61. 61. Chain Of Responsibility - Caveats <ul><li>Caveats </li></ul><ul><ul><li>Complex grammars are hard to maintain . </li></ul></ul>
  62. 62. Interpreter - Example <ul><li>Live Example : </li></ul><ul><ul><li>Computer language interpreters. </li></ul></ul><ul><ul><ul><li>Python uses this pattern to generate byte code for a parse tree. </li></ul></ul></ul><ul><ul><li>Text Editors and Web Browsers uses this pattern to lay out documents and check spelling . </li></ul></ul>
  63. 63. Mediator Pattern
  64. 64. Mediator Pattern – GOF Definition <ul><li>Definition </li></ul><ul><ul><li>Define an object that encapsulates how a set of objects interact. Mediator promotes loose coupling by keeping objects from referring to each other explicitly, and it lets you vary their interaction independently. </li></ul></ul>
  65. 65. Mediator Pattern – Basic UML Diagram <ul><li>Structure </li></ul>
  66. 66. <ul><li>Mediator </li></ul><ul><ul><li>defines an interface for communicating with Colleague objects </li></ul></ul><ul><li>Concrete Mediator </li></ul><ul><ul><li>Implements cooperative behavior by coordinating Colleague objects </li></ul></ul><ul><ul><li>Knows and maintains its colleagues. </li></ul></ul><ul><li>Colleague classes </li></ul><ul><ul><li>Each colleague class knows its Mediator object. </li></ul></ul><ul><ul><li>Each colleague communicates with its mediator whenever it would have otherwise communicated with another colleague. </li></ul></ul>Mediator Pattern - Participants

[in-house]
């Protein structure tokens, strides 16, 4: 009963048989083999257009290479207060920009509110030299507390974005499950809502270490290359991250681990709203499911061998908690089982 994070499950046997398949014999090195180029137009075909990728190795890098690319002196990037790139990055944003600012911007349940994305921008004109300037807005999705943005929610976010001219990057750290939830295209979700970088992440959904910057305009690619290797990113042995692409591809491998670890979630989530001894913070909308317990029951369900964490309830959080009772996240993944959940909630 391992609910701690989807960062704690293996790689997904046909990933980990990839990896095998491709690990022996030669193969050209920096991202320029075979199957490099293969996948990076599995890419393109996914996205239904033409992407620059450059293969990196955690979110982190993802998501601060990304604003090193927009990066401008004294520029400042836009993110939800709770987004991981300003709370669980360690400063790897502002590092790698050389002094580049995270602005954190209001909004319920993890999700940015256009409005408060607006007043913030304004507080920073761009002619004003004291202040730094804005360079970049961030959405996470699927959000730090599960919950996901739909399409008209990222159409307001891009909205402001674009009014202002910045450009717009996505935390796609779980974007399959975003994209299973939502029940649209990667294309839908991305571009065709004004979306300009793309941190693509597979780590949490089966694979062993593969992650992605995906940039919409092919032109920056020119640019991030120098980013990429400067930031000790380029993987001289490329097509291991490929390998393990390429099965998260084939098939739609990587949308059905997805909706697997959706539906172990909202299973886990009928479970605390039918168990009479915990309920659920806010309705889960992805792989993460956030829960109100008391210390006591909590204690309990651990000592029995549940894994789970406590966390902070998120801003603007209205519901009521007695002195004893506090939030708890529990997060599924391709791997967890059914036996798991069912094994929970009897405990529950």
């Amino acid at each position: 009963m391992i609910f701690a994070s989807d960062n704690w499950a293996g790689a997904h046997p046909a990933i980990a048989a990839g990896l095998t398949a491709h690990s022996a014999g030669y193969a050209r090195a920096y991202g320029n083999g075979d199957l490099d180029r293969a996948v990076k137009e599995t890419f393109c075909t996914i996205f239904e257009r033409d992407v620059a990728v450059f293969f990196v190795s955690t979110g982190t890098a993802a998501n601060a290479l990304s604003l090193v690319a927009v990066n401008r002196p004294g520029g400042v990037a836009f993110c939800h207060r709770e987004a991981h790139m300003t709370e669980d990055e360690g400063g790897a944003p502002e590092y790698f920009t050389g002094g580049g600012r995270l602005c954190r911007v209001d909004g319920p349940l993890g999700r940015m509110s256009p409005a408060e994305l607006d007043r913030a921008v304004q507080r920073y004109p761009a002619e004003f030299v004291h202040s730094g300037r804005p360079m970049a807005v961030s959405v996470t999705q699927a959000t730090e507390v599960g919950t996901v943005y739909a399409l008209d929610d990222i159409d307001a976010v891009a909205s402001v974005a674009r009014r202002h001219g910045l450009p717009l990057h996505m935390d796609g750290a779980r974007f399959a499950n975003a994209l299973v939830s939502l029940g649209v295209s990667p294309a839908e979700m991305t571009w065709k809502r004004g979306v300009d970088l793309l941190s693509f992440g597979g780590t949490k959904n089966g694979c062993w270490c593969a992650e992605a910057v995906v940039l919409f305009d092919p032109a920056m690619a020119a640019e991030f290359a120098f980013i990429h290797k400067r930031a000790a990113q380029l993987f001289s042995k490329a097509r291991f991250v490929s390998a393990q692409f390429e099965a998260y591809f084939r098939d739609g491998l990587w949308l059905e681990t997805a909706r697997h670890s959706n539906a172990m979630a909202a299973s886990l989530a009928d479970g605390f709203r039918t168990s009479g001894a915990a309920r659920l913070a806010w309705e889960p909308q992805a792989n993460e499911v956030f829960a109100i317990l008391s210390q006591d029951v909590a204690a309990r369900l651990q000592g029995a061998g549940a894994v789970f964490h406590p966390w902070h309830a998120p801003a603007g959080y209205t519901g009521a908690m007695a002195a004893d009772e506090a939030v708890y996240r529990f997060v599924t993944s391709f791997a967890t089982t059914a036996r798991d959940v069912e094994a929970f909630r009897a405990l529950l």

67. 67. Mediator Pattern - Intent <ul><li>Intention </li></ul><ul><ul><li>Design an intermediary to decouple many peers. </li></ul></ul><ul><ul><li>A behaviour that's distributed between several classes should be customizable without a lot of subclassing. </li></ul></ul><ul><ul><li>Minimising the interdependency knowledge between the peers. </li></ul></ul><ul><ul><li>Abstraction of interaction is achieved having mediation. </li></ul></ul><ul><ul><li>Mediator replaces many-to-many relationship with one-to-many relationship which is easier to understand, maintain and control. </li></ul></ul>
  68. 68. Mediator Pattern - Caveats <ul><li>Caveats </li></ul><ul><ul><li>This pattern making the Mediator having the centralized control, which over time may become hard to maintain. </li></ul></ul>
  69. 69. Mediator Pattern - Example Real-Life Example: ATC Mediator
  70. 70. Iterator Pattern
  71. 71. Iterator Pattern – GOF Definition <ul><li>Definition </li></ul><ul><ul><li>Provide a way to access the elements of an aggregate object sequentially without exposing its underlying representation. </li></ul></ul>
  72. 72. Iterator Pattern – Basic UML Diagram <ul><li>Structure </li></ul>
  73. 73. <ul><li>Concrete Iterator </li></ul><ul><ul><li>Implements the iterator interface. </li></ul></ul><ul><ul><li>Keeps track of the current position in the traversal of the aggregate. </li></ul></ul><ul><li>Aggregate </li></ul><ul><ul><li>Defines an interface for creating an iterator object. </li></ul></ul><ul><li>Concrete Aggregate </li></ul><ul><ul><li>Implements the Iterator creation interface to return an instance of the proper concrete Iterator. </li></ul></ul>Iterator Pattern – Participants
  74. 74. Iterator Pattern - Intent <ul><li>Intention </li></ul><ul><ul><li>to access an aggregate object's contents without exposing its internal representation. </li></ul></ul><ul><ul><li>to support multiple traversals of aggregate objects. </li></ul></ul><ul><ul><li>to provide a uniform interface for traversing different aggregate structures (that is, to support polymorphic iteration). </li></ul></ul>